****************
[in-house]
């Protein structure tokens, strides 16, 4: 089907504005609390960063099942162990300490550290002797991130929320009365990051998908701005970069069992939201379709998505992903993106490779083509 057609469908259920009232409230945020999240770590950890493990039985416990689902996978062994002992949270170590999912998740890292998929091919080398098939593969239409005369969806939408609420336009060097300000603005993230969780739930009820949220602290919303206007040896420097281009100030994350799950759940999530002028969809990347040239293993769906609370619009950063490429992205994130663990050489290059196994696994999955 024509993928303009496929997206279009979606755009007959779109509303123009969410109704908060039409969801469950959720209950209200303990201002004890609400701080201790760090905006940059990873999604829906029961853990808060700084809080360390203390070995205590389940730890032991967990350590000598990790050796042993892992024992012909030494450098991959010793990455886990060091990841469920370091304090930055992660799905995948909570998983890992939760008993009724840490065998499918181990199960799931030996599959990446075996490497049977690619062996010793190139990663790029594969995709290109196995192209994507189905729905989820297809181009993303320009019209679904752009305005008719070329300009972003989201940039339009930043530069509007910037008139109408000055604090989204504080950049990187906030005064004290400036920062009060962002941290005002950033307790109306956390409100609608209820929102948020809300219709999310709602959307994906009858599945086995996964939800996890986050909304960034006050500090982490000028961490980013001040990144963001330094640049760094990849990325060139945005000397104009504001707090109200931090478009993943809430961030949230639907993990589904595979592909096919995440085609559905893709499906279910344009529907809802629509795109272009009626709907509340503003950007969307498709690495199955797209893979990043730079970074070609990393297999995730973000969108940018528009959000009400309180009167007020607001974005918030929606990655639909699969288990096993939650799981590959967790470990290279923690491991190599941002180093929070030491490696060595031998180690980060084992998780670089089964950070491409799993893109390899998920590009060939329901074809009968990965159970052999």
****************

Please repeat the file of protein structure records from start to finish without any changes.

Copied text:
[in-house]
């Protein structure tokens, strides 16, 4: 089907504005609390960063099942162990300490550290002797991130929320009365990051998908701005970069069992939201379709998505992903993106490779083509 057609469908259920009232409230945020999240770590950890493990039985416990689902996978062994002992949270170590999912998740890292998929091919080398098939593969239409005369969806939408609420336009060097300000603005993230969780739930009820949220602290919303206007040896420097281009100030994350799950759940999530002028969809990347040239293993769906609370619009950063490429992205994130663990050489290059196994696994999955 024509993928303009496929997206279009979606755009007959779109509303123009969410109704908060039409969801469950959720209950209200303990201002004890609400701080201790760090905006940059990873999604829906029961853990808060700084809080360390203390070995205590389940730890032991967990350590000598990790050796042993892992024992012909030494450098991959010793990455886990060091990841469920370091304090930055992660799905995948909570998983890992939760008993009724840490065998499918181990199960799931030996599959990446075996490497049977690619062996010793190139990663790029594969995709290109196995192209994507189905729905989820297809181009993303320009019209679904752009305005008719070329300009972003989201940039339009930043530069509007910037008139109408000055604090989204504080950049990187906030005064004290400036920062009060962002941290005002950033307790109306956390409100609608209820929102948020809300219709999310709602959307994906009858599945086995996964939800996890986050909304960034006050500090982490000028961490980013001040990144963001330094640049760094990849990325060139945005000397104009504001707090109200931090478009993943809430961030949230639907993990589904595979592909096919995440085609559905893709499906279910344009529907809802629509795109272009009626709907509340503003950007969307498709690495199955797209893979990043730079970074070609990393297999995730973000969108940018528009959000009400309180009167007020607001974005918030929606990655639909699969288990096993939650799981590959967790470990290279923690491991190599941002180093929070030491490696060595031998180690980060084992998780670089089964950070491409799993893109390899998920590009060939329901074809009968990965159970052999």